Welcome to #IIWK16, Here are:
30 Things You May Not Know About My Invisible Illness
1. The illnesses I live with are: Bipolar Disorder and it’s associated drawbacks, EDS and the degrading joint and tissue disorders that occur over time with the disease, PTSD, I am a nearly 20-year cervical cancer survivor. (I know, I don’t have Cancer anymore so it is not my invisible illness, but cool, right?)
2. I was diagnosed with it in the year: Invisible Illness One: Bipolar in 1989, but I was first sent to therapy in 1985 for “things I did that are (were) bad.” I was diagnosed with EDS by a specialist at UCLA on April 24th, 2012
3. But I had symptoms since: Bipolar, I started displaying reckless behavior in high school, but it did not get dangerous until college. My physical symptoms, while easy to cast off as “pronation,” “Osgood-Schlatter disease,” clumsiness as a child later turned into chronic and intractable pain as well as impossible to ignore symptoms after an accident in 2008.
4. The biggest adjustments I’ve had to make are: a change initially a change in stamina and activity as well as the ability to manage pain. Now, primarily I deal with keeping myself active so that I do not fall back into the rut of depression that at one time threatened to destroy what the illness did not.
5. Most people assume: I don’t even know anymore. I have lost the desire to presume or care about anyone’s assumptions about my illness or how I manage it. That is between me, my providers, and my husband. My concern now is advocating for illness as a whole and how the public looks upon all of us in the invisible illness community.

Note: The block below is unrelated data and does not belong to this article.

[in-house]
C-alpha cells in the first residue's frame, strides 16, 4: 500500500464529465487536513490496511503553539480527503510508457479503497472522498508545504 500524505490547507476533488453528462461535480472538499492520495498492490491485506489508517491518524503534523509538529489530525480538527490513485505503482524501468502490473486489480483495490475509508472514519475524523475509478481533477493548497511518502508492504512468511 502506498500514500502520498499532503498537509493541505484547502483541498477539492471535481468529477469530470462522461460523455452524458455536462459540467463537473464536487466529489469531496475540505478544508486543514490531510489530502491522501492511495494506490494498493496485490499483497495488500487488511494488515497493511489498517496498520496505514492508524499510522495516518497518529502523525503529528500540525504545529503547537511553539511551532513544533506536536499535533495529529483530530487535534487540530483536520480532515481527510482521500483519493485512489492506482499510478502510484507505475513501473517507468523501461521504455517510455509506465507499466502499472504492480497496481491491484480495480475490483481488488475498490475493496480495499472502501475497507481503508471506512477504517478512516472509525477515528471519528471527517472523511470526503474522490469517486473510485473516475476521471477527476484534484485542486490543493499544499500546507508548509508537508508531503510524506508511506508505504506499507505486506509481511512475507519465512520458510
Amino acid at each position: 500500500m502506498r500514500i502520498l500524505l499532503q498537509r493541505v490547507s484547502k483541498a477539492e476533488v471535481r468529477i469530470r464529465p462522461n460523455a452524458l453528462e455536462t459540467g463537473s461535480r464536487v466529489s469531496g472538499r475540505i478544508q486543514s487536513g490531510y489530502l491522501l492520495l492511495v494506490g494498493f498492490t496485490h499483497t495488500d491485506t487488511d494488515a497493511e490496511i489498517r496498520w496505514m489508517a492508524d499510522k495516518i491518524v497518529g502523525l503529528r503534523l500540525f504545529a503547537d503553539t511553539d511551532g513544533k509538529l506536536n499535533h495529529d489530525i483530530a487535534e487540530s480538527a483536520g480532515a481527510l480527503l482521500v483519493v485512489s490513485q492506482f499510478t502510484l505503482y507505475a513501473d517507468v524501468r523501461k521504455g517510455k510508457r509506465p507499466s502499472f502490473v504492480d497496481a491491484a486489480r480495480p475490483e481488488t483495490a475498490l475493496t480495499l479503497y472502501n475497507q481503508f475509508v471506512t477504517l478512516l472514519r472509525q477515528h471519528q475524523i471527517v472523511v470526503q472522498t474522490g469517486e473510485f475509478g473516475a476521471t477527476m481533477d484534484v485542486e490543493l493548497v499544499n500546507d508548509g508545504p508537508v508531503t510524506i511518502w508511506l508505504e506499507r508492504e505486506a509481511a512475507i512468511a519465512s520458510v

6. The hardest part about mornings are:I know that the first thing I MUST do when I get up is to take a shower. If I go downstairs to make coffee or feed the dogs before I shower and get dressed, then I get distracted by work or something else and it is hours before I get dressed. I am a person that has to have a schedule.
7. My favorite medical TV show is: It is hard to pick, Chicago Med or Code Black
8. A gadget I couldn’t live without is: My iPhone with Apple Watch (and the health apps that work between them both)
9. The hardest part about nights are: night terrors, sleep walking, using gates and cameras with motion detection to stop the sleep walking, having so much pain in my neck or arms that sometimes I need to lift my head up with my hands or one arm with the other hand.
10. Each day I take 25 pills & vitamins.
11. Regarding alternative treatments I: am for some, against others. I caution patients to do their research, talk to other patients (not just the patients that the practitioner suggests) and to NEVER try anything new without talking to your doctor first. Any treatment, alternative or otherwise, can impact your treatment.
12. If I had to choose between an invisible illness or visible, I would choose: neither, that is just silly
13. Regarding working and career: I used to say that I “lost a 15-year career”. Now I say “I had a 15-year career, retired and am trying something else.” I also used to say why I retired, that I got sick, but not anymore. When I say “I started and run a nonprofit for the chronically ill” something different happens. I get a different, and very positive reaction. This way of explaining things starts a conversation that allows me to sew the narrative of my illness into the story of your illness and your illness and yes, even you over there, your illness too. It is very powerful. Very positive.
14. People would be surprised to know: I travel 100 miles a week to keep myself in tip top shape. To work my plan.
15. The hardest thing to accept about my new reality has been: Learning that when people say “Hi, how are you?” they just mean, “Hi.”
16. Something I never thought I could do with my illness that I did was: I always say “start a nonprofit. Now I also want to say that in the last year I rebuilt that nonprofit while traveling and rebuilding a life that was in shambles.